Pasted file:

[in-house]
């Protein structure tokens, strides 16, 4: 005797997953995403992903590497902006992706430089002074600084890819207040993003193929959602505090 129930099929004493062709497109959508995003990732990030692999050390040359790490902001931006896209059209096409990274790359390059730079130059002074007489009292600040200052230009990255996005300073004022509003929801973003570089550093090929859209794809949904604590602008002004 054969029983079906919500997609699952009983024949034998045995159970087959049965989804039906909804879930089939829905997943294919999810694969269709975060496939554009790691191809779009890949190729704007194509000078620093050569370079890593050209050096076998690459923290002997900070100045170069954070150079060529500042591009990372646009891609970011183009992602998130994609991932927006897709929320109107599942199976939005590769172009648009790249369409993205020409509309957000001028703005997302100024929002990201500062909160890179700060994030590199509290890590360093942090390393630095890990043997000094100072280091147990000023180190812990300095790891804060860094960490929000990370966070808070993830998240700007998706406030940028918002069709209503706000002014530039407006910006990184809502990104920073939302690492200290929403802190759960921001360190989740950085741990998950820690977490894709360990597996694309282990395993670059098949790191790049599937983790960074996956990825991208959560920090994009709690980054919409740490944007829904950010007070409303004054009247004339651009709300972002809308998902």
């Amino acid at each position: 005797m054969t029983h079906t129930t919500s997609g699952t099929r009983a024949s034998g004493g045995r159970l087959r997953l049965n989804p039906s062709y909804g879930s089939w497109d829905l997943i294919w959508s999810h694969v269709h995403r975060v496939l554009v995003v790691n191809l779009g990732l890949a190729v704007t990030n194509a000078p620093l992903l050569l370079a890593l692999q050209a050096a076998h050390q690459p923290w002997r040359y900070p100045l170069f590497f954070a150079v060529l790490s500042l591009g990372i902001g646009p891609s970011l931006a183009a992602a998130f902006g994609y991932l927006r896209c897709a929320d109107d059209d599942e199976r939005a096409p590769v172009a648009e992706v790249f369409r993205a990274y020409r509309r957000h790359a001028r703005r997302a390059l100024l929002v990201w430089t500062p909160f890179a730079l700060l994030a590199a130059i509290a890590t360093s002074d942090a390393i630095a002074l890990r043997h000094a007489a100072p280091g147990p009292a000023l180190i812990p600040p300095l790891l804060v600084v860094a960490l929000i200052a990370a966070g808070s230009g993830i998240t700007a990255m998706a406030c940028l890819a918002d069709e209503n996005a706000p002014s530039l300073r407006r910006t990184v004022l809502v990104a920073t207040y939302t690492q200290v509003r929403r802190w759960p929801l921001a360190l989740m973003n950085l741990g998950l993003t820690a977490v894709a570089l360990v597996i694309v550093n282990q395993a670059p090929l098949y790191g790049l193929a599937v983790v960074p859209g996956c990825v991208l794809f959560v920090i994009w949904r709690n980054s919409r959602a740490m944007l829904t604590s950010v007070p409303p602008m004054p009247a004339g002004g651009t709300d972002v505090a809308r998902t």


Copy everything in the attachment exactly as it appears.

[in-house]
């Protein structure tokens, strides 16, 4: 005797997953995403992903590497902006992706430089002074600084890819207040993003193929959602505090 129930099929004493062709497109959508995003990732990030692999050390040359790490902001931006896209059209096409990274790359390059730079130059002074007489009292600040200052230009990255996005300073004022509003929801973003570089550093090929859209794809949904604590602008002004 054969029983079906919500997609699952009983024949034998045995159970087959049965989804039906909804879930089939829905997943294919999810694969269709975060496939554009790691191809779009890949190729704007194509000078620093050569370079890593050209050096076998690459923290002997900070100045170069954070150079060529500042591009990372646009891609970011183009992602998130994609991932927006897709929320109107599942199976939005590769172009648009790249369409993205020409509309957000001028703005997302100024929002990201500062909160890179700060994030590199509290890590360093942090390393630095890990043997000094100072280091147990000023180190812990300095790891804060860094960490929000990370966070808070993830998240700007998706406030940028918002069709209503706000002014530039407006910006990184809502990104920073939302690492200290929403802190759960921001360190989740950085741990998950820690977490894709360990597996694309282990395993670059098949790191790049599937983790960074996956990825991208959560920090994009709690980054919409740490944007829904950010007070409303004054009247004339651009709300972002809308998902």
């Amino acid at each position: 005797m054969t029983h079906t129930t919500s997609g699952t099929r009983a024949s034998g004493g045995r159970l087959r997953l049965n989804p039906s062709y909804g879930s089939w497109d829905l997943i294919w959508s999810h694969v269709h995403r975060v496939l554009v995003v790691n191809l779009g990732l890949a190729v704007t990030n194509a000078p620093l992903l050569l370079a890593l692999q050209a050096a076998h050390q690459p923290w002997r040359y900070p100045l170069f590497f954070a150079v060529l790490s500042l591009g990372i902001g646009p891609s970011l931006a183009a992602a998130f902006g994609y991932l927006r896209c897709a929320d109107d059209d599942e199976r939005a096409p590769v172009a648009e992706v790249f369409r993205a990274y020409r509309r957000h790359a001028r703005r997302a390059l100024l929002v990201w430089t500062p909160f890179a730079l700060l994030a590199a130059i509290a890590t360093s002074d942090a390393i630095a002074l890990r043997h000094a007489a100072p280091g147990p009292a000023l180190i812990p600040p300095l790891l804060v600084v860094a960490l929000i200052a990370a966070g808070s230009g993830i998240t700007a990255m998706a406030c940028l890819a918002d069709e209503n996005a706000p002014s530039l300073r407006r910006t990184v004022l809502v990104a920073t207040y939302t690492q200290v509003r929403r802190w759960p929801l921001a360190l989740m973003n950085l741990g998950l993003t820690a977490v894709a570089l360990v597996i694309v550093n282990q395993a670059p090929l098949y790191g790049l193929a599937v983790v960074p859209g996956c990825v991208l794809f959560v920090i994009w949904r709690n980054s919409r959602a740490m944007l829904t604590s950010v007070p409303p602008m004054p009247a004339g002004g651009t709300d972002v505090a809308r998902t």